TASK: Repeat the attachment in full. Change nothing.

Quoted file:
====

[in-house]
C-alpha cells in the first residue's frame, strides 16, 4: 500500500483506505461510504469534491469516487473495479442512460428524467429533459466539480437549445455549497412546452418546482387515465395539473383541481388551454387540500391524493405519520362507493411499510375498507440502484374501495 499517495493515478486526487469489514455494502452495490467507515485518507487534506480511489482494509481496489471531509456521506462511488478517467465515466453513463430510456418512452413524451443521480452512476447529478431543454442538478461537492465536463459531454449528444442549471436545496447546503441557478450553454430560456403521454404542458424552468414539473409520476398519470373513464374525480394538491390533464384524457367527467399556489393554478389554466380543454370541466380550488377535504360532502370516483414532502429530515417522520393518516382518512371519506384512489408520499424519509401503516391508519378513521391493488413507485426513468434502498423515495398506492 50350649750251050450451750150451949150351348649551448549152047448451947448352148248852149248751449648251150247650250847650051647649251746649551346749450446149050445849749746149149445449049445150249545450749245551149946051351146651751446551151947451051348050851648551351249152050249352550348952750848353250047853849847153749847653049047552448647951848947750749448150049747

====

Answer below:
[in-house]
C-alpha cells in the first residue's frame, strides 16, 4: 500500500483506505461510504469534491469516487473495479442512460428524467429533459466539480437549445455549497412546452418546482387515465395539473383541481388551454387540500391524493405519520362507493411499510375498507440502484374501495 499517495493515478486526487469489514455494502452495490467507515485518507487534506480511489482494509481496489471531509456521506462511488478517467465515466453513463430510456418512452413524451443521480452512476447529478431543454442538478461537492465536463459531454449528444442549471436545496447546503441557478450553454430560456403521454404542458424552468414539473409520476398519470373513464374525480394538491390533464384524457367527467399556489393554478389554466380543454370541466380550488377535504360532502370516483414532502429530515417522520393518516382518512371519506384512489408520499424519509401503516391508519378513521391493488413507485426513468434502498423515495398506492 50350649750251050450451750150451949150351348649551448549152047448451947448352148248852149248751449648251150247650250847650051647649251746649551346749450446149050445849749746149149445449049445150249545450749245551149946051351146651751446551151947451051348050851648551351249152050249352550348952750848353250047853849847153749847653049047552448647951848947750749448150049747